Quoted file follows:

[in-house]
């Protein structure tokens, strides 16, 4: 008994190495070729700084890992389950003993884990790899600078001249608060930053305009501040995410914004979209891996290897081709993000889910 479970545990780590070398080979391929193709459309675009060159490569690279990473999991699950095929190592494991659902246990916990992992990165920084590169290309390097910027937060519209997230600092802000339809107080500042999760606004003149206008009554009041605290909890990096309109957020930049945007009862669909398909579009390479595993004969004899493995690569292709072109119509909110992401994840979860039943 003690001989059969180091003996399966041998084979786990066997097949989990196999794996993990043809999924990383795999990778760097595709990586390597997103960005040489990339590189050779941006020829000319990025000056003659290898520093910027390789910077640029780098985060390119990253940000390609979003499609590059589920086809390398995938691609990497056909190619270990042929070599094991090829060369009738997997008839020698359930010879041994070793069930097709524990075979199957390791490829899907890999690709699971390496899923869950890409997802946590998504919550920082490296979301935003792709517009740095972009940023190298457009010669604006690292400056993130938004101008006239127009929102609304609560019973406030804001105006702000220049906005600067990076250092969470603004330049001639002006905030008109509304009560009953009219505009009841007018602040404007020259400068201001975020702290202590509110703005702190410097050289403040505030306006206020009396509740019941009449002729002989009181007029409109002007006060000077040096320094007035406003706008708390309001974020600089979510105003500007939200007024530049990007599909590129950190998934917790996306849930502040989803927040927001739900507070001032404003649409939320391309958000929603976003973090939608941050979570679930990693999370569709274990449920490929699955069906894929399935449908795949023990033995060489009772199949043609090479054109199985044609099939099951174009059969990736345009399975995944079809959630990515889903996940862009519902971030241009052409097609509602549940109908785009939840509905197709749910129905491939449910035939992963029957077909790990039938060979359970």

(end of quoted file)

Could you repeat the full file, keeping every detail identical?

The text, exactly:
[in-house]
């Protein structure tokens, strides 16, 4: 008994190495070729700084890992389950003993884990790899600078001249608060930053305009501040995410914004979209891996290897081709993000889910 479970545990780590070398080979391929193709459309675009060159490569690279990473999991699950095929190592494991659902246990916990992992990165920084590169290309390097910027937060519209997230600092802000339809107080500042999760606004003149206008009554009041605290909890990096309109957020930049945007009862669909398909579009390479595993004969004899493995690569292709072109119509909110992401994840979860039943 003690001989059969180091003996399966041998084979786990066997097949989990196999794996993990043809999924990383795999990778760097595709990586390597997103960005040489990339590189050779941006020829000319990025000056003659290898520093910027390789910077640029780098985060390119990253940000390609979003499609590059589920086809390398995938691609990497056909190619270990042929070599094991090829060369009738997997008839020698359930010879041994070793069930097709524990075979199957390791490829899907890999690709699971390496899923869950890409997802946590998504919550920082490296979301935003792709517009740095972009940023190298457009010669604006690292400056993130938004101008006239127009929102609304609560019973406030804001105006702000220049906005600067990076250092969470603004330049001639002006905030008109509304009560009953009219505009009841007018602040404007020259400068201001975020702290202590509110703005702190410097050289403040505030306006206020009396509740019941009449002729002989009181007029409109002007006060000077040096320094007035406003706008708390309001974020600089979510105003500007939200007024530049990007599909590129950190998934917790996306849930502040989803927040927001739900507070001032404003649409939320391309958000929603976003973090939608941050979570679930990693999370569709274990449920490929699955069906894929399935449908795949023990033995060489009772199949043609090479054109199985044609099939099951174009059969990736345009399975995944079809959630990515889903996940862009519902971030241009052409097609509602549940109908785009939840509905197709749910129905491939449910035939992963029957077909790990039938060979359970």